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Very widespread and strongly increasing
“The red-bellied woodpecker is the familiar zebra-backed woodpecker of eastern woodlands and towns.” – Jonathan Alderfer, National Geographic Complete Birds of North America
The Red-bellied Woodpecker’s bright red cap and nape make the pale rosy wash for which the species is named seem drab in comparison. Before the beginning of the first Massachusetts Breeding Bird Atlas project, Red-bellied Woodpeckers were nothing more than rare vagrants in the Bay State. As the project progressed, they began nesting in the state, eventually proving to be veritable dynamos. By Atlas 2 they were as widespread in Massachusetts as they apparently were in days of yore. Today Red-bellied Woodpeckers are a characteristic species of open second-growth woods at lower elevations throughout most of the state.
During the 1830s, it was possible to see a Red-bellied Woodpecker in Massachusetts but only in the western part of the state (Peabody 1839). In his 1839 report, William Peabody speculated, “They were doubtless common in Massachusetts, some years ago; but as they gradually withdraw before the settlements, they will disappear as the forests are cut down; a consummation, which is quite as near at hand, as the friend of civilization could desire.” Scattered sightings over the next half century – in Springfield in 1863, Newton in 1880, Cohasset in 1881, and Clinton in 1896 (Howe & Allen 1901) – kept hope alive that the species might someday once again inhabit Massachusetts. Forbush called it a “mere straggler” throughout New England (Forbush 1927), but as the twentieth century rolled forward reforestation was well on its way throughout much of the region. By the mid-1960s, Red-bellied Woodpeckers were nesting in southeastern New York State and in 1971 they nested in Connecticut (Petersen & Meservey 2003).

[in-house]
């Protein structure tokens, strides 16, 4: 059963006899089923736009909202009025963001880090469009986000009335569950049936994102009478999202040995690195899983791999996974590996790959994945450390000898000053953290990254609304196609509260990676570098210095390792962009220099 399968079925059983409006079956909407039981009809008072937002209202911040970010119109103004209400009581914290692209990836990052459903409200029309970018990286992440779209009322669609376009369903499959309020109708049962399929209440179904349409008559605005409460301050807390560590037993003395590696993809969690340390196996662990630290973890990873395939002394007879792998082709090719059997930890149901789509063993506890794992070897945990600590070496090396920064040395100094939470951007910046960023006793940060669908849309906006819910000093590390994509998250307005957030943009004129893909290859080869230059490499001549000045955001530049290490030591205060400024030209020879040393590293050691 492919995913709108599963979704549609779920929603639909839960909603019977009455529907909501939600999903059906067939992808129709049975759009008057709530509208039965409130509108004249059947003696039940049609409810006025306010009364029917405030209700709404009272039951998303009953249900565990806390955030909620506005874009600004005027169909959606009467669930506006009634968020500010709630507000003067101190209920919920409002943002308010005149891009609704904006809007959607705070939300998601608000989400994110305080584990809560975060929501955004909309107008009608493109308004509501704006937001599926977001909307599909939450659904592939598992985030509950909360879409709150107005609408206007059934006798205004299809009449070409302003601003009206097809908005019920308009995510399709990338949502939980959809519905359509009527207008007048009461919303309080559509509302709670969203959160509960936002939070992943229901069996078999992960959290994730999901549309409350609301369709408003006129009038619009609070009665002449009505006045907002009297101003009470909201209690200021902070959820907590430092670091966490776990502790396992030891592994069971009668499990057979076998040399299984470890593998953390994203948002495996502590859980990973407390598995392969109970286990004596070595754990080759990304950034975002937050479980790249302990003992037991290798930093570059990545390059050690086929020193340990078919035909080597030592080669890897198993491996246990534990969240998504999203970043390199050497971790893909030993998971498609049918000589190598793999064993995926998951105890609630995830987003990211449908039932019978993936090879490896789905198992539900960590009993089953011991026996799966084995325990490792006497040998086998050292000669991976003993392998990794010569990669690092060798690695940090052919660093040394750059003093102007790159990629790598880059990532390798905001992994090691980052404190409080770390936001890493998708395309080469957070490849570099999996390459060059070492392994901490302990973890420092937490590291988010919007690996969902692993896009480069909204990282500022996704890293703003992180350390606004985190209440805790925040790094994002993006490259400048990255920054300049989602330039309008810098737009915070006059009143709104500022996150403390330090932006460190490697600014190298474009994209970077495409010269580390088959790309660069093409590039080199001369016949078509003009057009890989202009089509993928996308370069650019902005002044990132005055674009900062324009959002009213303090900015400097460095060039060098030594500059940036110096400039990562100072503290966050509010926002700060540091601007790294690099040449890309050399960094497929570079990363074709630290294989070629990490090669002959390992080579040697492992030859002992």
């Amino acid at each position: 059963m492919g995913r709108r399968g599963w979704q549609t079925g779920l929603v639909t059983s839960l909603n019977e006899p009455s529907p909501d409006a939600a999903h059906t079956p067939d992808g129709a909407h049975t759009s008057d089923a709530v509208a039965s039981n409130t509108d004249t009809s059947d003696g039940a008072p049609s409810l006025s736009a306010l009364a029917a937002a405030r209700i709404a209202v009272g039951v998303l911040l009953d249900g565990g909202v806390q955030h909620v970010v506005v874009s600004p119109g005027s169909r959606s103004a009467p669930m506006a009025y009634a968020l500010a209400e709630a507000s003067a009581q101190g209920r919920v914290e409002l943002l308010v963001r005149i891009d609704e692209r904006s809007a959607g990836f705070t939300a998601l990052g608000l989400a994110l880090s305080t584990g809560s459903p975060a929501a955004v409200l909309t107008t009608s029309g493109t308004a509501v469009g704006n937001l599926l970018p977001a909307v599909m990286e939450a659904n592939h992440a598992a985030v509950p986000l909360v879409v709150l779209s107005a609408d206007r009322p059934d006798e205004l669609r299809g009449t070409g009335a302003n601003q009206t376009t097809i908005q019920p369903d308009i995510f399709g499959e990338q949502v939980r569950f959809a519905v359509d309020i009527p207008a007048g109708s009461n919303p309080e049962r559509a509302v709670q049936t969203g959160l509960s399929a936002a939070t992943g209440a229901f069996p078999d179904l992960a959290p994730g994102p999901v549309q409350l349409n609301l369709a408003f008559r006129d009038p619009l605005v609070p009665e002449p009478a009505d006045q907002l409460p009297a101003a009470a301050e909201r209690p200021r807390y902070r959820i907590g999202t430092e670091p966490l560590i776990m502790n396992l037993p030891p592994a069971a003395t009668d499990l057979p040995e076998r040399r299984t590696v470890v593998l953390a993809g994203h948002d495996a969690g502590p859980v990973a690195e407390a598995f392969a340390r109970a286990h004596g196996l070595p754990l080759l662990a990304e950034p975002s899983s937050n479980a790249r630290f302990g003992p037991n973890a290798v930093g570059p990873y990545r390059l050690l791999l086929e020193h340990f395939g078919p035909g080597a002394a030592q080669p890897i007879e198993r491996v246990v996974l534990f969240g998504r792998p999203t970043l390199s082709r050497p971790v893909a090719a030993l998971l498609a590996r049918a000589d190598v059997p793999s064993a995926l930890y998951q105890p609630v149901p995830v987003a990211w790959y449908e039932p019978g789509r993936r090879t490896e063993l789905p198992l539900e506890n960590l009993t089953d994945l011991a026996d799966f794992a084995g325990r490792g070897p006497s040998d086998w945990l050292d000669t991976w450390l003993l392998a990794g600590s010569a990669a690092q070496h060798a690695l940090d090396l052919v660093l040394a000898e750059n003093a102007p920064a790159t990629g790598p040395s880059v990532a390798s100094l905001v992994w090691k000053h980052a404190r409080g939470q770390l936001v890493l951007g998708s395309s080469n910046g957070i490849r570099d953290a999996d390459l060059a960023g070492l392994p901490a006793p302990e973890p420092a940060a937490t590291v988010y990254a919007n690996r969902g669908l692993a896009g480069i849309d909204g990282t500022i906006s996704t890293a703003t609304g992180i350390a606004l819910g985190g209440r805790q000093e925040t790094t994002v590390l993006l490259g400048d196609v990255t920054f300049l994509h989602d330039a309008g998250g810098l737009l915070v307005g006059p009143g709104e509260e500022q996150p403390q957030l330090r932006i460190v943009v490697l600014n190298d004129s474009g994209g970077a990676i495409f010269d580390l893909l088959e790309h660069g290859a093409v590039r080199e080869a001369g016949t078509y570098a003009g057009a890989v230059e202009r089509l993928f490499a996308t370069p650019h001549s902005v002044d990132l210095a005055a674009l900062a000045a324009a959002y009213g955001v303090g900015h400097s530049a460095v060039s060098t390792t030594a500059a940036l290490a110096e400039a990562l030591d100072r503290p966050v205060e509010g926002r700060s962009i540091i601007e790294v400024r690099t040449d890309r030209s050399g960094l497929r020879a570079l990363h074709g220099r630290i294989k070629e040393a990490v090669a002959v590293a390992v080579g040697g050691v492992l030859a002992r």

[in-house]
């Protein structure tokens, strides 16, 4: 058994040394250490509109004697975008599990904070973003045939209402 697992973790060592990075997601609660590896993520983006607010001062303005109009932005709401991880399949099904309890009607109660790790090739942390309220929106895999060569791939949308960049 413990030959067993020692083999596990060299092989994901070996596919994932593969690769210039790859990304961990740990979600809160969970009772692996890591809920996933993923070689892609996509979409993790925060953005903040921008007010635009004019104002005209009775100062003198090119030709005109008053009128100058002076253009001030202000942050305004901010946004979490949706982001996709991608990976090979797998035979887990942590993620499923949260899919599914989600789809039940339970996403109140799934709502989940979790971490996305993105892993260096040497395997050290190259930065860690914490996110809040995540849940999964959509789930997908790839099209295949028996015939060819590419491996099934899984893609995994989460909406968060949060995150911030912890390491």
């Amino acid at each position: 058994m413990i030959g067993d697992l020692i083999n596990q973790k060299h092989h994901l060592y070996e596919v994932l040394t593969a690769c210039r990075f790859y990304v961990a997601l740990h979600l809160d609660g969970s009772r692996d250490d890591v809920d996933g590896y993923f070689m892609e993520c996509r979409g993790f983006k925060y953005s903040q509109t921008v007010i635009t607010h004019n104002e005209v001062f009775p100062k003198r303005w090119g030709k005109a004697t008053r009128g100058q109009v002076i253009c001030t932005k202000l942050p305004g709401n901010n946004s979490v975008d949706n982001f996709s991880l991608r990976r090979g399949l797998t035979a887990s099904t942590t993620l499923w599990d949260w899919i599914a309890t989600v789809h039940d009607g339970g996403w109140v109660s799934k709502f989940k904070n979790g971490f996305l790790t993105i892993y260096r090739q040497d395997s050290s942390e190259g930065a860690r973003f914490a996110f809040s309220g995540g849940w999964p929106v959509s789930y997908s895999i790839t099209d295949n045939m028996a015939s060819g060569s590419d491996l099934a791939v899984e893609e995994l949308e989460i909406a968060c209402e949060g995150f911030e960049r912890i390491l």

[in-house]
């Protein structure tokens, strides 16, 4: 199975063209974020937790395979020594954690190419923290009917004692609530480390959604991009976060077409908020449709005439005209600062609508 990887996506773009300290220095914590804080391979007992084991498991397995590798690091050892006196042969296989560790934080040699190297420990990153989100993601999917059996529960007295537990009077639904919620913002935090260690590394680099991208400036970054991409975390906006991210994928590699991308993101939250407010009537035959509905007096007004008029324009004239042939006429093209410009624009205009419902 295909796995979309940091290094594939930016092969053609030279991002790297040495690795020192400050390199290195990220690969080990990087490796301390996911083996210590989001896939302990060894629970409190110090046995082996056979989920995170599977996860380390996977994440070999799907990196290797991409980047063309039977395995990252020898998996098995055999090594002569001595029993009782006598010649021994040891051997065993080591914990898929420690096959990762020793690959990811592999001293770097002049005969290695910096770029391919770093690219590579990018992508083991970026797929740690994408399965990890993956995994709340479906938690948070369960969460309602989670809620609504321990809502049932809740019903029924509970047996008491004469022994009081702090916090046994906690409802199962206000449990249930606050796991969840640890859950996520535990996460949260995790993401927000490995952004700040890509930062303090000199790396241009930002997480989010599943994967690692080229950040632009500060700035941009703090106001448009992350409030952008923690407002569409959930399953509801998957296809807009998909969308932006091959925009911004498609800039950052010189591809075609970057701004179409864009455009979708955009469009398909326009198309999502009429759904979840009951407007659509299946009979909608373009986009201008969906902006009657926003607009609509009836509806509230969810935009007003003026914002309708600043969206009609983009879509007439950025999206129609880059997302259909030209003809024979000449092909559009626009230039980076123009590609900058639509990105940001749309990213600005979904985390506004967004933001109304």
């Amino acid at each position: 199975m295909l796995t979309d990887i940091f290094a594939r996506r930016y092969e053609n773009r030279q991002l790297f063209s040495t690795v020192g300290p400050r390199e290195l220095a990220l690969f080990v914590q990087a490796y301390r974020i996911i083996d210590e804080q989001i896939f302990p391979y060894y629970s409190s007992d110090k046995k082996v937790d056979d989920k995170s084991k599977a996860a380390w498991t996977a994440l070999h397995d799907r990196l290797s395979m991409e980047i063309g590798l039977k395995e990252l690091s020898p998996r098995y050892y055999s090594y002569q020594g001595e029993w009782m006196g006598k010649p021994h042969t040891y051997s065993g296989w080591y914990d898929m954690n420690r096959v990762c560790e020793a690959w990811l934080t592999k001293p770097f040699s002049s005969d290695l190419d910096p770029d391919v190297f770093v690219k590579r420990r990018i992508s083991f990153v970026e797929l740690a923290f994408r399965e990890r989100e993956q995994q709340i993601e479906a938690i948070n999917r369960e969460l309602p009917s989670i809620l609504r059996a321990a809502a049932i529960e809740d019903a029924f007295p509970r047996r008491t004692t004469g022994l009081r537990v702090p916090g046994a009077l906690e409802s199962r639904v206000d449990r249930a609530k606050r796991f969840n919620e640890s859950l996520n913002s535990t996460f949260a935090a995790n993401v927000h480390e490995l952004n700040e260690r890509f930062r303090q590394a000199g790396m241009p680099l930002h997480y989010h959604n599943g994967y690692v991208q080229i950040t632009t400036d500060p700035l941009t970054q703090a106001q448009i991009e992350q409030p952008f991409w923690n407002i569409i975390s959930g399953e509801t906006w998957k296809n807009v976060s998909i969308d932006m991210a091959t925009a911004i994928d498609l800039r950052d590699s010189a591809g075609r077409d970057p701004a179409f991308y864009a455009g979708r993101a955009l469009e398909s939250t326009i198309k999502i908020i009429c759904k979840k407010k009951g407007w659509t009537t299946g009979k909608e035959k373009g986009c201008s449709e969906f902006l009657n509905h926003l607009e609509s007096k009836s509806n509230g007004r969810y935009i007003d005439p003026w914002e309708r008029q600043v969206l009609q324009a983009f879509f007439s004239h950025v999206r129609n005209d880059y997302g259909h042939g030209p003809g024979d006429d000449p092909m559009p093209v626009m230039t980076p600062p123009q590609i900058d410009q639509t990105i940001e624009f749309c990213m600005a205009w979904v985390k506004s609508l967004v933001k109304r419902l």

Atlas 1 Distribution
As their specific epithet carolinus suggests, breeding Red-bellied Woodpeckers were still mostly concentrated in the southern states during Atlas 1. The Connecticut River Valley, which accounted for 50% of all Atlas 1 sightings with its whopping total of 2 occupied blocks, was ground zero for this species’ colonization of the state. Another breeding Confirmation was in the Bristol/Narragansett Lowlands, just over the border from Rhode Island, and the last occupied block was situated among the well-watched yards of the Boston Basin. This was a prescient indicator of the Red-bellied Woodpecker’s future as a widespread and abundant backyard bird.
Atlas 2 Distribution and Change
Other than the Wild Turkey (which received considerable direct assistance from humans), no breeding bird species in Massachusetts shows a greater increase in occupied blocks across the state than the Red-bellied Woodpecker. Red-bellied Woodpeckers seem to have flooded into the low-lying areas of the state from the south. Worth noting is the species’ thinner distribution in some of our higher ecoregions, namely the Berkshire Highlands, Lower Berkshire Hills, and the Worcester Plateau. Though they have definitely expanded northward, Red-bellied Woodpeckers appear to be lowland birds at heart. While Red-bellied Woodpeckers were not yet ubiquitous in the Bristol/Narragansett Lowlands or Cape Cod and Islands at the end of Atlas 2, they seemed on their way to becoming so, especially with Confirmed breeding as far afield as Nantucket.
Atlas 1 Map
Atlas 2 Map
Atlas Change Map
% of Range
% of Range
Change in # Blocks
Change in % Blocks
Marble Valleys/Housatonic Valley
Lower Berkshire Hills
Connecticut River Valley
Lower Worcester Plateau
S. New England Coastal Plains and Hills
Bristol and Narragansett Lowlands
Cape Cod and Islands
In accordance with Atlas increases, the Red-bellied Woodpecker shows significant increasing Breeding Bird Survey trends in the New England/Mid-Atlantic Region and in the Eastern US overall.